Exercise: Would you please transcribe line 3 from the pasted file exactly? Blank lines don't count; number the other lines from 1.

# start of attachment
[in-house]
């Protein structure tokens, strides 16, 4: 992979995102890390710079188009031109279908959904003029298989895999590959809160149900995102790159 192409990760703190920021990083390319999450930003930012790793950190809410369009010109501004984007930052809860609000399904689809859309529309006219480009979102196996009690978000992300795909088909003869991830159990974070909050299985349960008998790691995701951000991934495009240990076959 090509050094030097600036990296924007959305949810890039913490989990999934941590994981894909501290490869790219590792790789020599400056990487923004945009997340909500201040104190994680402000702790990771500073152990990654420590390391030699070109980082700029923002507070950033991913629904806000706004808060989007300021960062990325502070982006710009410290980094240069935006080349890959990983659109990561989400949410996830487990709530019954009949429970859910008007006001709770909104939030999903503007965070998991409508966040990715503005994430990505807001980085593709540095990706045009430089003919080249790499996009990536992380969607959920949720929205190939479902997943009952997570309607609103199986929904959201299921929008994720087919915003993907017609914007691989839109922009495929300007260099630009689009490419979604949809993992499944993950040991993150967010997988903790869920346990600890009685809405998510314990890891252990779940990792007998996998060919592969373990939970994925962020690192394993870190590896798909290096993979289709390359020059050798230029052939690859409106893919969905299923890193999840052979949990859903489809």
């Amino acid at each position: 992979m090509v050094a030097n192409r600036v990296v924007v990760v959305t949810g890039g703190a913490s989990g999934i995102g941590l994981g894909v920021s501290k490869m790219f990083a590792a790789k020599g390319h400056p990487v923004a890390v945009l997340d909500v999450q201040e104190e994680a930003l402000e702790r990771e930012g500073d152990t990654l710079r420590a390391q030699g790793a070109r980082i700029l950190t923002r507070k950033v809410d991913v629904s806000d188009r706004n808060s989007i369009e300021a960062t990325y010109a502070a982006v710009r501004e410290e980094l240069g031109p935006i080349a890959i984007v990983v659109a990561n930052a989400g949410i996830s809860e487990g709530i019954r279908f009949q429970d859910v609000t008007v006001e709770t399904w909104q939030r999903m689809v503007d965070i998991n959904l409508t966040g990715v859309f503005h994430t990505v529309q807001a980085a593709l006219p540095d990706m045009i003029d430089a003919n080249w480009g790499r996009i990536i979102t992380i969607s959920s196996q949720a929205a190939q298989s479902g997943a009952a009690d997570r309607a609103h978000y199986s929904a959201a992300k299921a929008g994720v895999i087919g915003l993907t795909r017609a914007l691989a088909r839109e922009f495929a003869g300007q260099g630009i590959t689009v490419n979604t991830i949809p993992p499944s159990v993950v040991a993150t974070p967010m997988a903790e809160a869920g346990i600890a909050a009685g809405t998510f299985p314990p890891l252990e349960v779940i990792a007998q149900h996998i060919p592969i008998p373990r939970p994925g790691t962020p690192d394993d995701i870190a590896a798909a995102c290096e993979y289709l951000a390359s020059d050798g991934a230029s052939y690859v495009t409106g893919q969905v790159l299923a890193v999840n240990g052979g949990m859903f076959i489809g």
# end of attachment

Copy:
């Amino acid at each position: 992979m090509v050094a030097n192409r600036v990296v924007v990760v959305t949810g890039g703190a913490s989990g999934i995102g941590l994981g894909v920021s501290k490869m790219f990083a590792a790789k020599g390319h400056p990487v923004a890390v945009l997340d909500v999450q201040e104190e994680a930003l402000e702790r990771e930012g500073d152990t990654l710079r420590a390391q030699g790793a070109r980082i700029l950190t923002r507070k950033v809410d991913v629904s806000d188009r706004n808060s989007i369009e300021a960062t990325y010109a502070a982006v710009r501004e410290e980094l240069g031109p935006i080349a890959i984007v990983v659109a990561n930052a989400g949410i996830s809860e487990g709530i019954r279908f009949q429970d859910v609000t008007v006001e709770t399904w909104q939030r999903m689809v503007d965070i998991n959904l409508t966040g990715v859309f503005h994430t990505v529309q807001a980085a593709l006219p540095d990706m045009i003029d430089a003919n080249w480009g790499r996009i990536i979102t992380i969607s959920s196996q949720a929205a190939q298989s479902g997943a009952a009690d997570r309607a609103h978000y199986s929904a959201a992300k299921a929008g994720v895999i087919g915003l993907t795909r017609a914007l691989a088909r839109e922009f495929a003869g300007q260099g630009i590959t689009v490419n979604t991830i949809p993992p499944s159990v993950v040991a993150t974070p967010m997988a903790e809160a869920g346990i600890a909050a009685g809405t998510f299985p314990p890891l252990e349960v779940i990792a007998q149900h996998i060919p592969i008998p373990r939970p994925g790691t962020p690192d394993d995701i870190a590896a798909a995102c290096e993979y289709l951000a390359s020059d050798g991934a230029s052939y690859v495009t409106g893919q969905v790159l299923a890193v999840n240990g052979g949990m859903f076959i489809g």